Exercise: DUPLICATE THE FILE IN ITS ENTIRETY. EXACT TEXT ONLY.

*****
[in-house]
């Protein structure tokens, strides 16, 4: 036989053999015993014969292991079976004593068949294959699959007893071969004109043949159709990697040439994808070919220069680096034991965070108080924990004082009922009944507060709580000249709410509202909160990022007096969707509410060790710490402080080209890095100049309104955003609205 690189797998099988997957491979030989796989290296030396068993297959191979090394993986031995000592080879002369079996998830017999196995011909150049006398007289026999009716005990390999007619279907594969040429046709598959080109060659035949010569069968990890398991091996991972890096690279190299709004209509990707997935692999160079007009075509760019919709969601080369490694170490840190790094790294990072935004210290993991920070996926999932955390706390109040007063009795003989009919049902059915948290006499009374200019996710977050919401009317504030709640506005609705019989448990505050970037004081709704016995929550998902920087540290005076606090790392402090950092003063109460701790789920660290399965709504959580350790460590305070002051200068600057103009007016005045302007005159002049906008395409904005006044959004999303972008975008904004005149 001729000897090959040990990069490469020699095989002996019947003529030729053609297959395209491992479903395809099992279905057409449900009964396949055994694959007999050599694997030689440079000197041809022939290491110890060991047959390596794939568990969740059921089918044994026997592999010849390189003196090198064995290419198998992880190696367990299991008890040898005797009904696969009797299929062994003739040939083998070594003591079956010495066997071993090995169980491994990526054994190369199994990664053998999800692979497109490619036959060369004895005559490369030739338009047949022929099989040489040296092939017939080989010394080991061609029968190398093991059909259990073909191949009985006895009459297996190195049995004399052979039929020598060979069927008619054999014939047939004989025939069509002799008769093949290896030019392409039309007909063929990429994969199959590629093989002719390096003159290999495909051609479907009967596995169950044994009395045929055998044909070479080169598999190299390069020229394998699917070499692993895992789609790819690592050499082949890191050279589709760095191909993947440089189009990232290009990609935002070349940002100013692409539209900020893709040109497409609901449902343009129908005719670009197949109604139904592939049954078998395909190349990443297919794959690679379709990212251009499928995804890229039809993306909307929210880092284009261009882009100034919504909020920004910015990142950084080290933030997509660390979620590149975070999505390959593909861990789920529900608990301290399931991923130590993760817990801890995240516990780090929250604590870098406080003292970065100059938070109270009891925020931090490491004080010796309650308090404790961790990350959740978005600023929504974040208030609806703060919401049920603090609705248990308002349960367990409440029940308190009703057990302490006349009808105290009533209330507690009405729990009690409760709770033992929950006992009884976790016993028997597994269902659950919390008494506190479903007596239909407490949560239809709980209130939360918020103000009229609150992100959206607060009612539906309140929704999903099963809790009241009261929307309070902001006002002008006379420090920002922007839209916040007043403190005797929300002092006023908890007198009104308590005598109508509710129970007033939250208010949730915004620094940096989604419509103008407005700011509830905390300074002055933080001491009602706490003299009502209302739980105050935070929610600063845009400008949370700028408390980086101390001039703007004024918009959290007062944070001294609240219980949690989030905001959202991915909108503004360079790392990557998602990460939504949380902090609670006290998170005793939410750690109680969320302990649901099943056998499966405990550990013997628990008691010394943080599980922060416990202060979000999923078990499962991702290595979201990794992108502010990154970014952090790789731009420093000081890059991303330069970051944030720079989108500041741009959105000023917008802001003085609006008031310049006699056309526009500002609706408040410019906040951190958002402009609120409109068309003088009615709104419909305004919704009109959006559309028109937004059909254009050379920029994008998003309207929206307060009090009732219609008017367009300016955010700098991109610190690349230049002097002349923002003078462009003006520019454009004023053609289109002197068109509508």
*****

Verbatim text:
[in-house]
């Protein structure tokens, strides 16, 4: 036989053999015993014969292991079976004593068949294959699959007893071969004109043949159709990697040439994808070919220069680096034991965070108080924990004082009922009944507060709580000249709410509202909160990022007096969707509410060790710490402080080209890095100049309104955003609205 690189797998099988997957491979030989796989290296030396068993297959191979090394993986031995000592080879002369079996998830017999196995011909150049006398007289026999009716005990390999007619279907594969040429046709598959080109060659035949010569069968990890398991091996991972890096690279190299709004209509990707997935692999160079007009075509760019919709969601080369490694170490840190790094790294990072935004210290993991920070996926999932955390706390109040007063009795003989009919049902059915948290006499009374200019996710977050919401009317504030709640506005609705019989448990505050970037004081709704016995929550998902920087540290005076606090790392402090950092003063109460701790789920660290399965709504959580350790460590305070002051200068600057103009007016005045302007005159002049906008395409904005006044959004999303972008975008904004005149 001729000897090959040990990069490469020699095989002996019947003529030729053609297959395209491992479903395809099992279905057409449900009964396949055994694959007999050599694997030689440079000197041809022939290491110890060991047959390596794939568990969740059921089918044994026997592999010849390189003196090198064995290419198998992880190696367990299991008890040898005797009904696969009797299929062994003739040939083998070594003591079956010495066997071993090995169980491994990526054994190369199994990664053998999800692979497109490619036959060369004895005559490369030739338009047949022929099989040489040296092939017939080989010394080991061609029968190398093991059909259990073909191949009985006895009459297996190195049995004399052979039929020598060979069927008619054999014939047939004989025939069509002799008769093949290896030019392409039309007909063929990429994969199959590629093989002719390096003159290999495909051609479907009967596995169950044994009395045929055998044909070479080169598999190299390069020229394998699917070499692993895992789609790819690592050499082949890191050279589709760095191909993947440089189009990232290009990609935002070349940002100013692409539209900020893709040109497409609901449902343009129908005719670009197949109604139904592939049954078998395909190349990443297919794959690679379709990212251009499928995804890229039809993306909307929210880092284009261009882009100034919504909020920004910015990142950084080290933030997509660390979620590149975070999505390959593909861990789920529900608990301290399931991923130590993760817990801890995240516990780090929250604590870098406080003292970065100059938070109270009891925020931090490491004080010796309650308090404790961790990350959740978005600023929504974040208030609806703060919401049920603090609705248990308002349960367990409440029940308190009703057990302490006349009808105290009533209330507690009405729990009690409760709770033992929950006992009884976790016993028997597994269902659950919390008494506190479903007596239909407490949560239809709980209130939360918020103000009229609150992100959206607060009612539906309140929704999903099963809790009241009261929307309070902001006002002008006379420090920002922007839209916040007043403190005797929300002092006023908890007198009104308590005598109508509710129970007033939250208010949730915004620094940096989604419509103008407005700011509830905390300074002055933080001491009602706490003299009502209302739980105050935070929610600063845009400008949370700028408390980086101390001039703007004024918009959290007062944070001294609240219980949690989030905001959202991915909108503004360079790392990557998602990460939504949380902090609670006290998170005793939410750690109680969320302990649901099943056998499966405990550990013997628990008691010394943080599980922060416990202060979000999923078990499962991702290595979201990794992108502010990154970014952090790789731009420093000081890059991303330069970051944030720079989108500041741009959105000023917008802001003085609006008031310049006699056309526009500002609706408040410019906040951190958002402009609120409109068309003088009615709104419909305004919704009109959006559309028109937004059909254009050379920029994008998003309207929206307060009090009732219609008017367009300016955010700098991109610190690349230049002097002349923002003078462009003006520019454009004023053609289109002197068109509508």